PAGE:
Vipin Khandelwal, Founder
& CEO of Learning Infinite, says advisors add value not just by identifying
the right investments but also by helping their clients understand their
relationship with money.
This might come as a surprising statement to you, but do
your clients really understand how to deal with money?
It is safe to assume that many of your clients have
acquired their wealth only recently, in fact, over the last 10 years or so.
They are probably the first one in their family to get a higher education and,
in the case of a few, from families which found it hard to even make ends meet
in the past. Hence, their interaction and relationship with money is pretty
In my interactions with clients, I have realised that
many of them are still trying to figure out how to put their money to use. They
are grappling with issues such as
Should they spend now
on buying that huge LED TV or a gadget or save for a goal which is years away?
Is holidaying today
not better than saving for a retirement corpus many years away?
Now as the client’s financial advisor, how do you help
them resolve these issues? In other words, how do you help him/her establish
this relationship as well as make the most of his money resources.
The truth is that it is not just about the savings,
investments, the mutual funds, asset allocation and the yearly review. You have
a far bigger role to play.
Let me give an example.
One of my friend’s clients had recently realised the
importance of good health and took up a membership at a gym worth a few
thousand rupees a month.
He started with great enthusiasm but it soon vanished.
While his subscription money was paid, he was not using the gym facilities at
“I feel lazy,” was the client’s answer.
This is a typical case where the client has the money and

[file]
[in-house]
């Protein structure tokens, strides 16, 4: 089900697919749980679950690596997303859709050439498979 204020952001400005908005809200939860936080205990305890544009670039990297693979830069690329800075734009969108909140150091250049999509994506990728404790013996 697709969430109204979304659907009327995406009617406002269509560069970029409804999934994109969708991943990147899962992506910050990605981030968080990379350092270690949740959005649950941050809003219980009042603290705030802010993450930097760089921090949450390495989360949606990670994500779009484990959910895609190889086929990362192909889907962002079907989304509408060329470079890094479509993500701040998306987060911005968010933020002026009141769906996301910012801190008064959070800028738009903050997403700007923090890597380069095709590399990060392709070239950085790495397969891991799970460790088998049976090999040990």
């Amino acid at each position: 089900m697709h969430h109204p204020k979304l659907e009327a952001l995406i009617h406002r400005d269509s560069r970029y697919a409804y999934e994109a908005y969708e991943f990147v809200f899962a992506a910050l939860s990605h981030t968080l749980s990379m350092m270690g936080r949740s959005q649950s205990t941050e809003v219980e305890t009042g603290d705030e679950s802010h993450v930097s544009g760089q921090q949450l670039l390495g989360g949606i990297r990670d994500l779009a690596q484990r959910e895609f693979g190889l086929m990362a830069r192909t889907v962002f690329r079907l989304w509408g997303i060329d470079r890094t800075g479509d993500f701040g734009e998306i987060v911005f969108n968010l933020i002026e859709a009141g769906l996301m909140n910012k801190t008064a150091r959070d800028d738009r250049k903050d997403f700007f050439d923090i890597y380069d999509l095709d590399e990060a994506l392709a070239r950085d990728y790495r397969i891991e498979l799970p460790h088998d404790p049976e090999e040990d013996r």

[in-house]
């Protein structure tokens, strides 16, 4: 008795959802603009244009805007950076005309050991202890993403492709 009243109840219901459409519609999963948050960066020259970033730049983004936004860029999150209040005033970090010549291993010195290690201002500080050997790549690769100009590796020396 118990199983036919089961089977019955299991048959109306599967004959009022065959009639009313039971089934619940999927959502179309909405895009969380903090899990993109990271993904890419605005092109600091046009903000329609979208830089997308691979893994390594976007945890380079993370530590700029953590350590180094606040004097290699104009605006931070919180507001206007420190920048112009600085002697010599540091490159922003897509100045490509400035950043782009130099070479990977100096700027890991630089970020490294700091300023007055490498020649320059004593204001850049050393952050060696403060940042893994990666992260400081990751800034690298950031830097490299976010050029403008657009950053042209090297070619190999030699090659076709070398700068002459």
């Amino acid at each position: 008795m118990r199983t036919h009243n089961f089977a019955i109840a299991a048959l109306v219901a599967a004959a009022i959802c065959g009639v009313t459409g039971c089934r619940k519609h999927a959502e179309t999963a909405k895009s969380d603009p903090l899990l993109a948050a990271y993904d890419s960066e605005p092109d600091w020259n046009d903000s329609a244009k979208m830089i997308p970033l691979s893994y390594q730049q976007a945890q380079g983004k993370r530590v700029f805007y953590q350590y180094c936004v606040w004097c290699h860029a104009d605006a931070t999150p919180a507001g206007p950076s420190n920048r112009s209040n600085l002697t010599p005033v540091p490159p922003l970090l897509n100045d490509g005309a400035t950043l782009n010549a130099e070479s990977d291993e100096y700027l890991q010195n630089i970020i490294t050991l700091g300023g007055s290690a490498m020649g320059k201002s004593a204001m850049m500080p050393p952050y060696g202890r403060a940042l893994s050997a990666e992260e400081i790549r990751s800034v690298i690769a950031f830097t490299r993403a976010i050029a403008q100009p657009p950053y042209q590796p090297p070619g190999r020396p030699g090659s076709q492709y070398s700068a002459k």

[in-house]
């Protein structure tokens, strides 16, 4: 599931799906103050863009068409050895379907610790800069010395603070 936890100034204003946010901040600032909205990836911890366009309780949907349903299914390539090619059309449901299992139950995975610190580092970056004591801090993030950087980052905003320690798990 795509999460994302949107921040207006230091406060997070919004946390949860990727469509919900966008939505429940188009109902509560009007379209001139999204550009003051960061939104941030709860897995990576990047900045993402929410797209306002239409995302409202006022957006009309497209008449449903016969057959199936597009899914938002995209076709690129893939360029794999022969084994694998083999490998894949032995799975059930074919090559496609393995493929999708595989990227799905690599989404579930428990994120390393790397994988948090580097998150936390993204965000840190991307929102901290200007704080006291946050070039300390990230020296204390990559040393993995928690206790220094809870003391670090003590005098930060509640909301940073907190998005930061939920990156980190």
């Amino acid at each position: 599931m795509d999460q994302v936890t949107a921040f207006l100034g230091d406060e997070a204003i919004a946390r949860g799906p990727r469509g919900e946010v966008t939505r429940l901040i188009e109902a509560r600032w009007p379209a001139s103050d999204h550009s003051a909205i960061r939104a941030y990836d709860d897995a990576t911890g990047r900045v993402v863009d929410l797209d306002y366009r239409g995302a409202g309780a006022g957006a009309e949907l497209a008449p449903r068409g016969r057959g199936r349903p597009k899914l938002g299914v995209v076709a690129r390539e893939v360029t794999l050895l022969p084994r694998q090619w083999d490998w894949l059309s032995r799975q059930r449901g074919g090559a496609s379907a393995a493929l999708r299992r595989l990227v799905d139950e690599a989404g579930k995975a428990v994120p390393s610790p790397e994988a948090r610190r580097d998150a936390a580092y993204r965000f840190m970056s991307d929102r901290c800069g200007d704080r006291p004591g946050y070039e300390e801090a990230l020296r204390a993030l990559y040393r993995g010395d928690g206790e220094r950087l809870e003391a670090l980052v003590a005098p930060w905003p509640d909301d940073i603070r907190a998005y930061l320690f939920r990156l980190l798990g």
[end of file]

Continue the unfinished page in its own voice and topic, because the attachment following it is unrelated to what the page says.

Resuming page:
he wants to use it to towards improving his health. He falls for the typical
bait of joining a gym. No doubt, a gym has far more equipment, but of what use
is it if you’re not using it.
Situations such as this will keep arising for: an
upgraded gadget, an extra house, a bigger car, etc. As a financial advisor, how
would you deal with this situation?
Sir, why are you wasting your money on something that you
don’t/won’t use? Why don’t you invest it towards your child’s education?
Sir, I understand your need to be fit and healthy. Why
don’t you evaluate buying gym equipment which will help you do cardiovascular
workout at your home? The amount that you will have to spend on it will
probably be less than your yearly gym fees.
A smart decision indeed!
As an advisor with the latter approach, while addressing
the latent need of the client, you have also raised his awareness
Next time, whenever he thinks of money – spending or
investing, he is going to seek your advice thus taking your relationship with
the client to a higher level.
- Advice around money is not always
about suggesting the best mutual fund or fixed deposit. While the financial
calculations, sheets and asset allocation are important, they are not the be
all and end all of financial advice.
- Resources will always be limited in
comparison to the aspirations.
- Helping clients to establish their relationship
with money will enable them to make smart decisions and create wonderful
experiences. Get them to understand their latent needs and cater to them.
Sometimes it means just spending in the most optimal way.
This would be a far better value building approach.
And once clients undergo this experience, they will be
willing to value your advice worth far more which ultimately translates into a
higher business and revenue for you.